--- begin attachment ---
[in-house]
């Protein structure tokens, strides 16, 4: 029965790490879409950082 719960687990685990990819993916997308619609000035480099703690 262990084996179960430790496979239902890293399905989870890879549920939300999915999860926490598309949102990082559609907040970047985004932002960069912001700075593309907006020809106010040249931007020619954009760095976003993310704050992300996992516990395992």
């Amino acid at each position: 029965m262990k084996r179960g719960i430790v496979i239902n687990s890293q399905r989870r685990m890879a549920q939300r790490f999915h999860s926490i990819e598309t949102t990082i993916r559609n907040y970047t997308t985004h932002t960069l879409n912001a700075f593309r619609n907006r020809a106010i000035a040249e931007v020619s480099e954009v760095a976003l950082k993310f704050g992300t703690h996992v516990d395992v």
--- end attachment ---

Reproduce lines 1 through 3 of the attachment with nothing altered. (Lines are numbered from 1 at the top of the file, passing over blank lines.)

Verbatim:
[in-house]
């Protein structure tokens, strides 16, 4: 029965790490879409950082 719960687990685990990819993916997308619609000035480099703690 262990084996179960430790496979239902890293399905989870890879549920939300999915999860926490598309949102990082559609907040970047985004932002960069912001700075593309907006020809106010040249931007020619954009760095976003993310704050992300996992516990395992």
């Amino acid at each position: 029965m262990k084996r179960g719960i430790v496979i239902n687990s890293q399905r989870r685990m890879a549920q939300r790490f999915h999860s926490i990819e598309t949102t990082i993916r559609n907040y970047t997308t985004h932002t960069l879409n912001a700075f593309r619609n907006r020809a106010i000035a040249e931007v020619s480099e954009v760095a976003l950082k993310f704050g992300t703690h996992v516990d395992v």